||With The Whole Truth, Nancy Pickard taps neatly into our national fascination with true crime in a daring novel that seems structurally and philosophically at odds with the conventional mystery story. We know, apparently, "who did it"--as do most true crime readers. People who pick up Ann Rule's The Stranger Beside Me, for example, are usually aware that Ted Bundy was the man responsible for the murders she chronicles. We come to those texts after the fact, as it were; we search not for perpetrator, but for motivation, for explanation. How could these things have happened? What sort of monsters must such criminals be? Pickard's is just such an exploration: it opens with the conviction of one Raymond Raintree for the murder of six-year-old Natalie McCullen, a crime that has shocked South Florida. Marie Lightfoot is in attendance, waiting for the words that will bring to an end The Little Mermaid, the book she is writing about the McCullen case.
However, though it appears her conclusion is written, Marie is deeply worried about the rest of her book: "[Raintree] has no past that anybody, including me, has been able to find. This is not good news for a true crime writer with a book due on her editor's desk in two weeks." But when Ray escapes just after the verdict is read, Marie must accelerate her quest for Ray's actual and emotional origins. Her search has repercussions that lie far beyond the successful completion of her book; she alone can prevent Ray from killing again. Her questions, and their answers, will take her from Florida to the American heartland, from sunshine and palm trees to an unspeakable history of abduction and abuse.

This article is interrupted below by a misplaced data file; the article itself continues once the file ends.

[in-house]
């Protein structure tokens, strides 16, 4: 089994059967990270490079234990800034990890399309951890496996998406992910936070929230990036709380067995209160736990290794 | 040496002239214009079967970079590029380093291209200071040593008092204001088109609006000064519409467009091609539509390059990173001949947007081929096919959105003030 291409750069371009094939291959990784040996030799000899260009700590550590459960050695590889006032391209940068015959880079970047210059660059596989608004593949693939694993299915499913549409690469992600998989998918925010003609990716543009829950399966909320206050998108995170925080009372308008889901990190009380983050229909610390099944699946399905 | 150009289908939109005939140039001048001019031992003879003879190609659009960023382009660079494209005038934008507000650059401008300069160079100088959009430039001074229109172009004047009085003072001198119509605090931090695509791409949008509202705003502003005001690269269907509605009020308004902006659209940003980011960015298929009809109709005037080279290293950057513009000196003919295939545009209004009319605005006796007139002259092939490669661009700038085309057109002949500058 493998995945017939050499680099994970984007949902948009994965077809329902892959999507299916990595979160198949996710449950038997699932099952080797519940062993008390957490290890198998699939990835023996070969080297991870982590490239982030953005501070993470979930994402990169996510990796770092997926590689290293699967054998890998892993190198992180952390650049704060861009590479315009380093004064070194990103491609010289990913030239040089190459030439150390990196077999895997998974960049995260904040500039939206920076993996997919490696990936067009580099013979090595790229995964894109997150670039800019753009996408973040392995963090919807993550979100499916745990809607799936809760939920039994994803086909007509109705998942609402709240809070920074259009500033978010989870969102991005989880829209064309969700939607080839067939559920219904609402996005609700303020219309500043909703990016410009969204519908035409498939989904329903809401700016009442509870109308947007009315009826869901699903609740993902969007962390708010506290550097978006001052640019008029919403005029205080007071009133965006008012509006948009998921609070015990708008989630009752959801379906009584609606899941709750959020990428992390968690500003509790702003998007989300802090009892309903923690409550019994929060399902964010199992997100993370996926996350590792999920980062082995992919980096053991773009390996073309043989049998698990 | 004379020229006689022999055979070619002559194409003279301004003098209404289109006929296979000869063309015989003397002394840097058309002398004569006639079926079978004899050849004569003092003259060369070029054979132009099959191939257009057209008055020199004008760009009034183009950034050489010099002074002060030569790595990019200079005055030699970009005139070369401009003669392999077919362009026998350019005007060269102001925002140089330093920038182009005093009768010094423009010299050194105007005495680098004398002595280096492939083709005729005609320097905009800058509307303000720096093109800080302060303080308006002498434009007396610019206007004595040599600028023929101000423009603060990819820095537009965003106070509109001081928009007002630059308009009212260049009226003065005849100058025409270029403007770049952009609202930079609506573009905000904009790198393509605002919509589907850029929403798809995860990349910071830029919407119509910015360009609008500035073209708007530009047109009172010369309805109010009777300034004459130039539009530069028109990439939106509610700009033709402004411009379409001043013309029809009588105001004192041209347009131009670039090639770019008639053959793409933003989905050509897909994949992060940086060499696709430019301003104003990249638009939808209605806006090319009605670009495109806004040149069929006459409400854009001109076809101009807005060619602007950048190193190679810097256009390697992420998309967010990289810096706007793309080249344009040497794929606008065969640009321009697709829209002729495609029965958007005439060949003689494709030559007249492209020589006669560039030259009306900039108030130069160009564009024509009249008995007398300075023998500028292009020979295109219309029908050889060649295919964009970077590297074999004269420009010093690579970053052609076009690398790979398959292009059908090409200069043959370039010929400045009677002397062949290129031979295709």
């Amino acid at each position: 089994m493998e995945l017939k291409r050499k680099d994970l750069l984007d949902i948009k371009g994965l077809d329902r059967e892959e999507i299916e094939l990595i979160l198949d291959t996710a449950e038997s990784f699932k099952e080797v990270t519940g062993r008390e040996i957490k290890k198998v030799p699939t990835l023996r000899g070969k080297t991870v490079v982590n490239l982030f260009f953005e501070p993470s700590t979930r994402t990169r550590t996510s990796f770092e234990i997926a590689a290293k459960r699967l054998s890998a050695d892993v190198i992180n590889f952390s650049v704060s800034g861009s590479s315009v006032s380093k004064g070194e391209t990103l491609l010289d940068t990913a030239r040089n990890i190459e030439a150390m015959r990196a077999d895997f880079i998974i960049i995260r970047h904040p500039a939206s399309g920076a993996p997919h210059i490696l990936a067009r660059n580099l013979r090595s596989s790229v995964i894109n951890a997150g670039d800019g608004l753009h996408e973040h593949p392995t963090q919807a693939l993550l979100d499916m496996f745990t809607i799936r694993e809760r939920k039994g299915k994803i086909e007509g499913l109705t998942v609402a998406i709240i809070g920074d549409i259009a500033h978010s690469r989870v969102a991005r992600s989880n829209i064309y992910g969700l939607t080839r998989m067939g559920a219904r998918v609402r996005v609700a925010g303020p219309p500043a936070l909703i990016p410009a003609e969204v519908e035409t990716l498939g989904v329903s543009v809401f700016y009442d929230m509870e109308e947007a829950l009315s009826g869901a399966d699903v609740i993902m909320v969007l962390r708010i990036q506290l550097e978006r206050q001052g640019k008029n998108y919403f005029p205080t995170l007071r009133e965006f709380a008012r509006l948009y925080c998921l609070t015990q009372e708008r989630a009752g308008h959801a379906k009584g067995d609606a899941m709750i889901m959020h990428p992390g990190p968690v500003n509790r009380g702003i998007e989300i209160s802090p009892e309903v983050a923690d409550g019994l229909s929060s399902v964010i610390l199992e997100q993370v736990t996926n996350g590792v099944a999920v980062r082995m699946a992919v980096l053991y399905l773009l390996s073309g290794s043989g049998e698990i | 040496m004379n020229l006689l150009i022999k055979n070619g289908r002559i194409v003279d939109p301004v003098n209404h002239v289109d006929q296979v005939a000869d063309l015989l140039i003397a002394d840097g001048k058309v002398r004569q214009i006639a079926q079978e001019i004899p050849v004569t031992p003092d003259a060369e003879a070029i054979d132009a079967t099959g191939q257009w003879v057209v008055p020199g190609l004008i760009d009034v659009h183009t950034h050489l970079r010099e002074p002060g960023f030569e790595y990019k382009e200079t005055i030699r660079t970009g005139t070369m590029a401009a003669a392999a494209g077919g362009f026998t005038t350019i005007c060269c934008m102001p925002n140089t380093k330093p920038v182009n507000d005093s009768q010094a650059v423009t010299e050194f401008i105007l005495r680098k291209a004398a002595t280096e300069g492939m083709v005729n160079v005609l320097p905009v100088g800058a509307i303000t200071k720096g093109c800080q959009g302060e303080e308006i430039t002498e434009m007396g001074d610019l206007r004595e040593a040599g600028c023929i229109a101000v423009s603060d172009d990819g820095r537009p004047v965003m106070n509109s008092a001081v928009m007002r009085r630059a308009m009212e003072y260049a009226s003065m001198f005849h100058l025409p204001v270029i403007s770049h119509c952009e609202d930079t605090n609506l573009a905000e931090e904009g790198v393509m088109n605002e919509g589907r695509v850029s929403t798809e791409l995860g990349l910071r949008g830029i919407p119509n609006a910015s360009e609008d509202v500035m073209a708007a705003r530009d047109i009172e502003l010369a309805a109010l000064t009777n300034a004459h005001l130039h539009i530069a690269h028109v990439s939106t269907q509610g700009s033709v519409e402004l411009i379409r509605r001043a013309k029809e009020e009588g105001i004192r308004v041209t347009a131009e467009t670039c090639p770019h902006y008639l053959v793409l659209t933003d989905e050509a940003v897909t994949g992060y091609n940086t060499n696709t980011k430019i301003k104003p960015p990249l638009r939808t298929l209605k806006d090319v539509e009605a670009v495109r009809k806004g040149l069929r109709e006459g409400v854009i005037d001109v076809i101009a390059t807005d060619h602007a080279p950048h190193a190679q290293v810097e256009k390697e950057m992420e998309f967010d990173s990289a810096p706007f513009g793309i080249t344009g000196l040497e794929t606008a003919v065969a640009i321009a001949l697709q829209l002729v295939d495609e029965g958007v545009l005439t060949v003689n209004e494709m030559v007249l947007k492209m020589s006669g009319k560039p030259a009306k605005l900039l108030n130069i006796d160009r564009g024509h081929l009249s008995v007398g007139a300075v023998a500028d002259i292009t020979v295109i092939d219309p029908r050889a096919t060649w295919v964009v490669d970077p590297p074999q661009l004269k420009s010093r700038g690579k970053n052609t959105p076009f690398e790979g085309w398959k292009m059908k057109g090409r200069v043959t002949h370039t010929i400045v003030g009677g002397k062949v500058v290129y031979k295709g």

In an intriguing and effective narrative device, Pickard alternates chapters of her "own" text with chapters from The Little Mermaid. This structural twinning hints at the plurality of experience, of the conflicting stories that we create to situate ourselves and others; in realizing that writers must sift through the truth, or truths, to create a coherent narrative, the reader must also sift through the sometimes dovetailing, sometimes elliptical relationship between Pickard's and Lightfoot's stories. The strategy is not wholly successful; at times Pickard introduces elements that lead nowhere, such as Marie's uneasy acceptance of her own parents' disappearance years before; at other times, an apparent impulse to accelerate the action serves only to accentuate gaping holes in the plot. But these are minor complaints; Pickard's novel is, in its quiet fashion, an appealing novelty at the intersection of truth and fiction. --Kelly Flynn